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Asian American Studies

Korean Youth Culture and Globalization

Matthew Sloane (2015); Mentor(s): Joseph Jeon

Abstract: The primary goal of this research project was to compose an ethnography of contemporary Korean youth culture to support Professor Jeon’s upcoming work. I carried out observations in Seoul, South Korea for seven weeks, from June 12 to August 27. Methods of data collection included visual observation, interviews, videos and photographs. As a Korean adoptee, I was allowed to stay at the Koroot hostel for international adoptees, which served as a valuable place to meet and converse with other adoptees, Korean youth volunteers, and even government employees. My adoptee status eased the process of assimilation and allowed for an insider’s perspective on the Korean lifestyle and the extent of Western influence. It also helped me discern the oft-complex relationships between the locals, Korean-Americans, adoptees, and foreigners. Adoption itself is a noteworthy byproduct of Korean globalization and highlights some of the stigmas that pervade Korea. Other areas of interest such as the music scene further define Korean youth culture. Korean pop music, commonly known as K-pop, symbolizes the rapid growth and Westernization of Korea through its very lyrics. Punk rock, a more obscure genre, represents an underground aspect of the youth culture personality and its timeline coincides with Korea’s modernization. This poster will cover a variety of elements of Korean youth culture and adoption and analyze their significance in the wider context of recent Korean history.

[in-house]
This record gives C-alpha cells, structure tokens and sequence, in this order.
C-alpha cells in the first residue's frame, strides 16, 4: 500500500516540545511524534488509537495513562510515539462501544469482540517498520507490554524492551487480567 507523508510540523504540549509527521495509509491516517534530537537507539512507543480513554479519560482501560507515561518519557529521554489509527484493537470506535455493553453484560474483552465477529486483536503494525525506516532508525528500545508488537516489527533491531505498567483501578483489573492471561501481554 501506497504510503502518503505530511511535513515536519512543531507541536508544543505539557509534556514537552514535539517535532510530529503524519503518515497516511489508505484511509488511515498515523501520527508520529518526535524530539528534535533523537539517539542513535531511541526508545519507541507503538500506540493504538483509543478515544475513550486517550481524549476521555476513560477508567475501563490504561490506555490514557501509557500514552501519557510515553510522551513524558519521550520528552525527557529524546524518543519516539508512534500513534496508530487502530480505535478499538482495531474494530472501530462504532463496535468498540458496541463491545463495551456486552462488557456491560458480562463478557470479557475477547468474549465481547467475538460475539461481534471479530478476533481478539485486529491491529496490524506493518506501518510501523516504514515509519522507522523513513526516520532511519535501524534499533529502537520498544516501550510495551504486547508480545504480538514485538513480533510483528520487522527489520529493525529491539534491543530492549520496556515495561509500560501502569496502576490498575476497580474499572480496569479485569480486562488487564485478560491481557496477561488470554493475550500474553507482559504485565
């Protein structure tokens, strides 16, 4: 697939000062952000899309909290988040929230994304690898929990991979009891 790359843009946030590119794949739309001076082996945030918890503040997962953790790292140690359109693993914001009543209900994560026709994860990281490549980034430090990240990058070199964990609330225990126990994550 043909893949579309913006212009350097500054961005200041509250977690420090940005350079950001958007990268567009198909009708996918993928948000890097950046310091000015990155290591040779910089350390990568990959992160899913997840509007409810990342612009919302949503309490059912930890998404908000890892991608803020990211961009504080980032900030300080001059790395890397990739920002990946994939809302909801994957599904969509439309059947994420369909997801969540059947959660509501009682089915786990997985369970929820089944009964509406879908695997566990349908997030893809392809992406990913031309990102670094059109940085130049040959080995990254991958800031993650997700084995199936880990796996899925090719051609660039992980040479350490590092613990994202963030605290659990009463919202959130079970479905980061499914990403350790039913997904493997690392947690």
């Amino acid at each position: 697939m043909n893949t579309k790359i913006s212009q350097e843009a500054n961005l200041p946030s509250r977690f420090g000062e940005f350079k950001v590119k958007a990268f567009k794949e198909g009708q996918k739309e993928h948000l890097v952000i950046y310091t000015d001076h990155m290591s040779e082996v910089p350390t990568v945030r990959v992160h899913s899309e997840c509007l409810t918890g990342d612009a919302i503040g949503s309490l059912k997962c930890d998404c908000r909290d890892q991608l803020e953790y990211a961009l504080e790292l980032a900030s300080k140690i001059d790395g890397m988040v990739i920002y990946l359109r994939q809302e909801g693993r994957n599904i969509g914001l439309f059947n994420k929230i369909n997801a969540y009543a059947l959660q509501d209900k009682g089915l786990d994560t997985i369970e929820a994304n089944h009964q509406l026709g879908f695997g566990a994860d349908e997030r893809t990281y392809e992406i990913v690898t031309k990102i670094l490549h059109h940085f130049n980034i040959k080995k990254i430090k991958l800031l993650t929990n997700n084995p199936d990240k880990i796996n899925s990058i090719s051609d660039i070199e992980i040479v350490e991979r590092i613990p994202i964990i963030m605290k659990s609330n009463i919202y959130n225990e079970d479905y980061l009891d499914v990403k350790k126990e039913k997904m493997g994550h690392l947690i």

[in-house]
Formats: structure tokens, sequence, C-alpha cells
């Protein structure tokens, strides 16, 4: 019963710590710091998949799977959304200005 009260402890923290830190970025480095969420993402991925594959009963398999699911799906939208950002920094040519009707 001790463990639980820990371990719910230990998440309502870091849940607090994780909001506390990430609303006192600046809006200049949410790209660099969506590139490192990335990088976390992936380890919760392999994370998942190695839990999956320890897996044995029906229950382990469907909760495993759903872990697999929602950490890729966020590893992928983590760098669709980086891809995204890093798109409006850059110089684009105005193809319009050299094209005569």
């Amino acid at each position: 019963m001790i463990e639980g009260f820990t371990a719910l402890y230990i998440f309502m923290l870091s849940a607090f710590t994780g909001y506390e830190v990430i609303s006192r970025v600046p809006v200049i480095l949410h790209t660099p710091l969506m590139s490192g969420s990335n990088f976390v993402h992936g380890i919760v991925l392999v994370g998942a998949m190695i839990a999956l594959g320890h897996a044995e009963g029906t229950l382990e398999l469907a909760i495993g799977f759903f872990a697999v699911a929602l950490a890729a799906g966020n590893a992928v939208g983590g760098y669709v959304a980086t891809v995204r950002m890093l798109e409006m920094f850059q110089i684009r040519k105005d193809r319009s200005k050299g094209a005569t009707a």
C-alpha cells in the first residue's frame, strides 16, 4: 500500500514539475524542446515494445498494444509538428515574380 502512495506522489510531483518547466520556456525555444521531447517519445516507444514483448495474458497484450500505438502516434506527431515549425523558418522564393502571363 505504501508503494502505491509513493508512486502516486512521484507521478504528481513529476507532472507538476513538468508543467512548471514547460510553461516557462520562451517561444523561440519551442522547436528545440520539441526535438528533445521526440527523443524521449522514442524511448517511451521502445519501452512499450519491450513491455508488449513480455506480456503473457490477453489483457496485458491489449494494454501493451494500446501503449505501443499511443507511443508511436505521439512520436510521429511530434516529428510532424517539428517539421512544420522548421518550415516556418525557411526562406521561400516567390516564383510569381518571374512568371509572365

Funding Provided by: Pomona College SURP

Research at Pomona